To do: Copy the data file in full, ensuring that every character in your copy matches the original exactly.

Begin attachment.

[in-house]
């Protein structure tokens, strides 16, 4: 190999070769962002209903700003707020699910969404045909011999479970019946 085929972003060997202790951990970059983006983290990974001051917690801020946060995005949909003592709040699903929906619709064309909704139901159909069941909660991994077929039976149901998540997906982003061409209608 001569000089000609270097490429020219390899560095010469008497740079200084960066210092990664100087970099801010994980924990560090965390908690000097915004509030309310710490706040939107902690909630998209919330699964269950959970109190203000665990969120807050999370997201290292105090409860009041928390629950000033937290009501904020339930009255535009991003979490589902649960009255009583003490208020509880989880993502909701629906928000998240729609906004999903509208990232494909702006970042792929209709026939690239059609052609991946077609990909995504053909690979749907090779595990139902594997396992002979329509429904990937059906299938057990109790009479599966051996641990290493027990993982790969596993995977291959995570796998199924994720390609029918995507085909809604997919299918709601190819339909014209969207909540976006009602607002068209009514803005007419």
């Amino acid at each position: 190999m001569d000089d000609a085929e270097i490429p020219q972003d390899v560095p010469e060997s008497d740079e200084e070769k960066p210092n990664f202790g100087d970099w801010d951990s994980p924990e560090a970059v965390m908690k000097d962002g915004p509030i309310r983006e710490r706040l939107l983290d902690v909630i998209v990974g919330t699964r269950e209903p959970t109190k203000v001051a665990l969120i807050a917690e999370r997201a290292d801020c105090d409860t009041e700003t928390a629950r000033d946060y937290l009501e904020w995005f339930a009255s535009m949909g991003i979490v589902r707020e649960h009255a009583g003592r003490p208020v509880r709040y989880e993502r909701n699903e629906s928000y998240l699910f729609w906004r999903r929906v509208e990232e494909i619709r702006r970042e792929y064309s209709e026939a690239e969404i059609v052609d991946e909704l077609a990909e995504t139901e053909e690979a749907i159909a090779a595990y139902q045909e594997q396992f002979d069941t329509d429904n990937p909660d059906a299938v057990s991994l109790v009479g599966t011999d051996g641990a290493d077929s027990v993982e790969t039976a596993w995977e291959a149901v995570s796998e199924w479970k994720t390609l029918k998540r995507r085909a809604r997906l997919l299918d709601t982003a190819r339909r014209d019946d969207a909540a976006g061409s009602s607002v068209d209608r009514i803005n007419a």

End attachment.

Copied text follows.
[in-house]
């Protein structure tokens, strides 16, 4: 190999070769962002209903700003707020699910969404045909011999479970019946 085929972003060997202790951990970059983006983290990974001051917690801020946060995005949909003592709040699903929906619709064309909704139901159909069941909660991994077929039976149901998540997906982003061409209608 001569000089000609270097490429020219390899560095010469008497740079200084960066210092990664100087970099801010994980924990560090965390908690000097915004509030309310710490706040939107902690909630998209919330699964269950959970109190203000665990969120807050999370997201290292105090409860009041928390629950000033937290009501904020339930009255535009991003979490589902649960009255009583003490208020509880989880993502909701629906928000998240729609906004999903509208990232494909702006970042792929209709026939690239059609052609991946077609990909995504053909690979749907090779595990139902594997396992002979329509429904990937059906299938057990109790009479599966051996641990290493027990993982790969596993995977291959995570796998199924994720390609029918995507085909809604997919299918709601190819339909014209969207909540976006009602607002068209009514803005007419």
């Amino acid at each position: 190999m001569d000089d000609a085929e270097i490429p020219q972003d390899v560095p010469e060997s008497d740079e200084e070769k960066p210092n990664f202790g100087d970099w801010d951990s994980p924990e560090a970059v965390m908690k000097d962002g915004p509030i309310r983006e710490r706040l939107l983290d902690v909630i998209v990974g919330t699964r269950e209903p959970t109190k203000v001051a665990l969120i807050a917690e999370r997201a290292d801020c105090d409860t009041e700003t928390a629950r000033d946060y937290l009501e904020w995005f339930a009255s535009m949909g991003i979490v589902r707020e649960h009255a009583g003592r003490p208020v509880r709040y989880e993502r909701n699903e629906s928000y998240l699910f729609w906004r999903r929906v509208e990232e494909i619709r702006r970042e792929y064309s209709e026939a690239e969404i059609v052609d991946e909704l077609a990909e995504t139901e053909e690979a749907i159909a090779a595990y139902q045909e594997q396992f002979d069941t329509d429904n990937p909660d059906a299938v057990s991994l109790v009479g599966t011999d051996g641990a290493d077929s027990v993982e790969t039976a596993w995977e291959a149901v995570s796998e199924w479970k994720t390609l029918k998540r995507r085909a809604r997906l997919l299918d709601t982003a190819r339909r014209d019946d969207a909540a976006g061409s009602s607002v068209d209608r009514i803005n007419a």